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WARMTH OF SANKOFA By Mae Catherine Godhigh

A Very Special Tribute to a Very Special Mom

Mrs. Willie Mae Gordon-HopsonHappy Mother’s Day to all of the Moms in the universe! This is your special day and you have earned the right to be celebrated. I wish you endless joy and happiness. In this column, I want to share with you a very special lady in my life. Matter of fact, she gave me life.

She is the daughter of a sharecropper and our mother, Mrs. Willie Mae Gordon-Hopson. She was born in the delta of Mississippi. During her childhood, Jim Crow was a way of life and the Klux Klux Klan was a household word. The Great Migration provided my grandparents a ticket out of the oppressive south.

In 1950, her parents moved to Peoria, Illinois. They arrived looking for better wages and a better life. Mom attended Roosevelt Jr. High and Peoria (Central) High and enjoyed her public school experiences. Later on, she married and had a six-pack (3 boys and 3 girls) after the death of her husband; she was left a widow with 6 mouths to feed and to educate. Stepping into the role of a single parent, she became the driver of our destiny. For us, dropping out of school was never an option. It was simply succeed or die.

Mom had expectations for us. She was never an out front person but she could move mountains in the background. Her objective in life was that her children would be productive in their professions and occupations.

We had household chores and Easter speeches. We ate home cooked meals. Homework was completed before dinner. We took a bath every night. Our heads were combed and her children were never ashy. When the streetlights came on, it meant you were at home and not on your way home. We were taught to respect our elders and teachers.

Mom taught us Life Skills. She didn’t rely on the school system for that.

Once, I remember her telling an out- of-the- pocket teacher, I don’t send my kids to school for you to love them. They get that at home. I send them here for you to educate them. (Guess what? No more problems with that teacher!)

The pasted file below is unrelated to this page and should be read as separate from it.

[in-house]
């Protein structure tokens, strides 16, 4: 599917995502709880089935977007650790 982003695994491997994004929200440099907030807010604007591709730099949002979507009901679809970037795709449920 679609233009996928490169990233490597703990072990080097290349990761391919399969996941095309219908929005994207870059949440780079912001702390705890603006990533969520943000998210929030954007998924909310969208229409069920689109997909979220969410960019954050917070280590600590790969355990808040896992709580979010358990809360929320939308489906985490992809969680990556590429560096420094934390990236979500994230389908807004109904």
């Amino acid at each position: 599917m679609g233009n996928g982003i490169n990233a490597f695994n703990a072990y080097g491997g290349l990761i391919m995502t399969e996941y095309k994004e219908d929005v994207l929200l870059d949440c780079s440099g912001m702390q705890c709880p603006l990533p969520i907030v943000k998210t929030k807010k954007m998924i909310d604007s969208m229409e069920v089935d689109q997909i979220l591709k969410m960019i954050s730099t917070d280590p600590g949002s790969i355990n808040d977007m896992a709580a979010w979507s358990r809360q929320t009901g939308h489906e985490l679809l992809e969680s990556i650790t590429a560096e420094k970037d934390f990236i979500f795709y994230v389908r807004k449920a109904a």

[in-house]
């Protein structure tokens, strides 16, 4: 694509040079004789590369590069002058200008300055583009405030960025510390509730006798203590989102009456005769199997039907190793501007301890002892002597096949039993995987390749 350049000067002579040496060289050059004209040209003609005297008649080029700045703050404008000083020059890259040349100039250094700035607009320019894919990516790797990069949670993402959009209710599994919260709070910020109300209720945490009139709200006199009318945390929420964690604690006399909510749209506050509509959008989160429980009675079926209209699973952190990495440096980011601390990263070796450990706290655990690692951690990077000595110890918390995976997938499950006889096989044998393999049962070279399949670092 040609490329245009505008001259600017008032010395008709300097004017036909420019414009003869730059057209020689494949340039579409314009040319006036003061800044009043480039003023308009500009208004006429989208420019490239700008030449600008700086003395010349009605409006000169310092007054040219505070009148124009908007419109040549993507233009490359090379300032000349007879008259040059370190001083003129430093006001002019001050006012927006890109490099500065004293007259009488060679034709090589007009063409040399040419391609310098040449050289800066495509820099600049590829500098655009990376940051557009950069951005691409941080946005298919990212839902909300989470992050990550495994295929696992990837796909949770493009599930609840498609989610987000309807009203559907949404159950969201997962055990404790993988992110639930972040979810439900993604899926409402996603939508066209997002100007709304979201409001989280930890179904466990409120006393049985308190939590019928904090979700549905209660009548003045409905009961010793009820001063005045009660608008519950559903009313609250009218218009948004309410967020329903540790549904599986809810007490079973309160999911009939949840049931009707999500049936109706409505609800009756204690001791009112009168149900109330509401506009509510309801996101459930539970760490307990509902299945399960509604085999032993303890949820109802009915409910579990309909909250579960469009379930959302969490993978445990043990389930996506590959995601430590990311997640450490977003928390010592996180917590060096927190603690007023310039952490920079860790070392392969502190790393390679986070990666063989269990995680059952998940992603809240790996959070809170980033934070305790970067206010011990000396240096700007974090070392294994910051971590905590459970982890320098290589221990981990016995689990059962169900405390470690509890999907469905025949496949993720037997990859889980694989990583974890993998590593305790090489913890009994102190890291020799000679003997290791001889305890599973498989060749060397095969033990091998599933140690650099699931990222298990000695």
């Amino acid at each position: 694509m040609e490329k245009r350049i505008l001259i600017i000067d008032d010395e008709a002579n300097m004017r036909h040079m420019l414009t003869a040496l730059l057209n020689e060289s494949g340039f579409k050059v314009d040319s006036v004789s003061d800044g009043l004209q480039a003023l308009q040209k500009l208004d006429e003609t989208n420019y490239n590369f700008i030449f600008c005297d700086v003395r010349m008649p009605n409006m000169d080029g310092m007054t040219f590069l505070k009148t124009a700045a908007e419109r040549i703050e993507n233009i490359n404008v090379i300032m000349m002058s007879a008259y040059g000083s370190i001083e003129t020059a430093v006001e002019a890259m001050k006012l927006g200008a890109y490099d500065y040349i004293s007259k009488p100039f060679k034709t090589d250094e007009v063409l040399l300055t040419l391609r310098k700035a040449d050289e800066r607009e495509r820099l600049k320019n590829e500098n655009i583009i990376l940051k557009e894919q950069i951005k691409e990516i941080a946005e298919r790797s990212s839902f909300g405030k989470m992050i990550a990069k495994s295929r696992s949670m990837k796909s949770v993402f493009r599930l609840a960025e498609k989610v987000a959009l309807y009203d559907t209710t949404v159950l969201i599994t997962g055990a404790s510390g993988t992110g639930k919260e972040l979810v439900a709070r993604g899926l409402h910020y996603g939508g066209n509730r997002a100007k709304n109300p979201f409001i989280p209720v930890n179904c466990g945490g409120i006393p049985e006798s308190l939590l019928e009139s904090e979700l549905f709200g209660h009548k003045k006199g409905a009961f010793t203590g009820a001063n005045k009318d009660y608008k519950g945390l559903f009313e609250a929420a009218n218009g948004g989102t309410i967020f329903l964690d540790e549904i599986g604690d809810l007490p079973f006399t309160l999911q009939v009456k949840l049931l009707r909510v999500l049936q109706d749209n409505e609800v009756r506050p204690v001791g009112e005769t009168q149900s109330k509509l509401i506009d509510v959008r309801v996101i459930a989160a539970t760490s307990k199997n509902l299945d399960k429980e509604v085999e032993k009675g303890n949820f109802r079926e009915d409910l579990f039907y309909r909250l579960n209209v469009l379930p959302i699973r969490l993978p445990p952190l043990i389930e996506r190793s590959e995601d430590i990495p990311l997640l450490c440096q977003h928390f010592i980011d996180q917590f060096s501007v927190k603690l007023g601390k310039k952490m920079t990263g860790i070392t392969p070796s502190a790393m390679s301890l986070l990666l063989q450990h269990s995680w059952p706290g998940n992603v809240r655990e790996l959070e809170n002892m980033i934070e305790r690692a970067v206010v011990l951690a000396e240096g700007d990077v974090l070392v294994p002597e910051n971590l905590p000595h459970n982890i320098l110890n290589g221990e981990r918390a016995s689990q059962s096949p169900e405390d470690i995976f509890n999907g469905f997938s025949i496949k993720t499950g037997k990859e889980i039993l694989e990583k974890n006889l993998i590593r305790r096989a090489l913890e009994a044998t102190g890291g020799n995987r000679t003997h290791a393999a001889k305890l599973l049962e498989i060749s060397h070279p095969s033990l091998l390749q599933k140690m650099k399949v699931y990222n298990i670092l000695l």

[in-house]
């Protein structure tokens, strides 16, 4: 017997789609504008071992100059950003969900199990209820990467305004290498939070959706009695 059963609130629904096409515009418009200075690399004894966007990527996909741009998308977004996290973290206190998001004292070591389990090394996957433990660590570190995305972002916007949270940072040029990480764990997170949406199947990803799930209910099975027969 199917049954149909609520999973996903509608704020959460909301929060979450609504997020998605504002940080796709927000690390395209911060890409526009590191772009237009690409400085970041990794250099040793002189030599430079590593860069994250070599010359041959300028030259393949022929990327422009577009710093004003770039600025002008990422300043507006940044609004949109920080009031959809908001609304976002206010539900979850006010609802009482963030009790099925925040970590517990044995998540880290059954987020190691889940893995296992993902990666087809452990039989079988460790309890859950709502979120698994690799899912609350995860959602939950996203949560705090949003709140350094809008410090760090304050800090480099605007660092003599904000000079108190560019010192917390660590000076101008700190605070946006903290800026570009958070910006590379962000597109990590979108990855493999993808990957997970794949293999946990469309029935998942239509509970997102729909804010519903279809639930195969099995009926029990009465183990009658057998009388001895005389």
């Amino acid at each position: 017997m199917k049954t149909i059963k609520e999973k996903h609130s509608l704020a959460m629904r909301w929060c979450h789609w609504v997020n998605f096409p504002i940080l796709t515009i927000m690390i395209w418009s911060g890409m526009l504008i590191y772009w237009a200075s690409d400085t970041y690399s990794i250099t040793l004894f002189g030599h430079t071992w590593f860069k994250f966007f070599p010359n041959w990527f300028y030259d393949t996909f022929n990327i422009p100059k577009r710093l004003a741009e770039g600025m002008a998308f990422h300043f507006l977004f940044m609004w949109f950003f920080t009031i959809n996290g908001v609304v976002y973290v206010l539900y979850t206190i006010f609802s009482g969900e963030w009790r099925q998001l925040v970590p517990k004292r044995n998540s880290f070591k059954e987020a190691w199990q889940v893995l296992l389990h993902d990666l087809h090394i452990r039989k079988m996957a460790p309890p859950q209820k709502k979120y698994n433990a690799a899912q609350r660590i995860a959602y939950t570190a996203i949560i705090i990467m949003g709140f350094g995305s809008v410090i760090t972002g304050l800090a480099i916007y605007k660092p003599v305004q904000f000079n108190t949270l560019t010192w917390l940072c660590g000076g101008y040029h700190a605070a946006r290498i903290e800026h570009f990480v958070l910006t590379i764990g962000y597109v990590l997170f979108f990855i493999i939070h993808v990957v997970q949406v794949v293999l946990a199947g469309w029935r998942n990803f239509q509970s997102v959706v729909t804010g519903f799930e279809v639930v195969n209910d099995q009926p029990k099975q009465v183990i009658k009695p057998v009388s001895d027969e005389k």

Whether we took her advice or not, she taught us common sense.

A negative report from our Grandparents, a church usher or any member of the village meant an automatic “you gonna git it!”

We took care of our toys because you got them twice a year; for Christmas and for your birthday.

Do you want to know what dead meat looks like? Just answer any adult with “What?”

We were not allowed in the presence of adult conversations. We were children and we stayed in our places. When we visited anyone, we either played outdoors or sat still in the house until an adult advised us otherwise.

We could not shame the family. Did we have a perfect family? Far from it! We had manageable dysfunction. We attended Sunday school, Church and Vacation Bible School. We were involved in the YWCA, Proctor and Carver Centers and the NAACP. Mom hauled all 6 of us around in a golden 1963 Dodge station wagon. She was our glorified taxi cab driver. Better get your reservation in for the trip to Fernwood Roller Rink. Neighborhood kids without transportation would call our house for rides and she’d pack ‘em all in.

While we slept Mom would sign us up for tap dance, swim lessons, art classes, piano lessons and the library. She made sure we did not just attend school but we were involved in school.

Our mother worked endless hours at St. Francis Hospital and Caterpillar. Medical and dental benefits were a must for her. It was important to her that her kids had straight teeth and beautiful smiles.

Mom made sure that none of her children would ever have to work as hard as she did. Everything she was denied in life, she made sure we had. I could go on but space and time will not permit it.

Vachon Young, Wanda Thomas and Mae Catherine Godhigh

Vachon Young, Wanda Thomas and Mae Catherine Godhigh

Andre, Charles and Waymon Harper

Andre, Charles and Waymon Harper

At age 79, she remains active in her church and community. A true and devoted Missionary; she’s that girl. With over 45 years in league bowling, there are no plans of retirement in sight. She loves her annual yard sales and working in her yard. When elections roll around, she switches hats to that of election judge. Her grandchildren and great- grand’s affectionately call her “Granny.” Our mom has successfully raised her own children and embraced countless others in our community. She maintains a million dollar smile and a heart to match.

In October, Mom will turn 80 and we plan to throw her a once in a lifetime birthday bash. In the meantime, we’ll continue to make memories.

We love you Mom,

Mae Catherine, Charles, Wanda, Vachon, Waymon and Andre

A Very Special Tribute to a Very Special Mom”

If there is happiness in my heart,

it’s because you helped put it there.

If there is gentleness in my beliefs,

it’s because you showed me how to care.

If there is understanding in my thinking,

it’s because you shared your wisdom.

If there is a rainbow over my shoulder,

it’s because of your outlook and your vision.

If there is a knowledge that I can reach out –

and I really can make some dreams come true –

it’s because I learned from the best teacher of all . . .

. . . I learned from you.

A mother’s heart is a special place where children always have a home.

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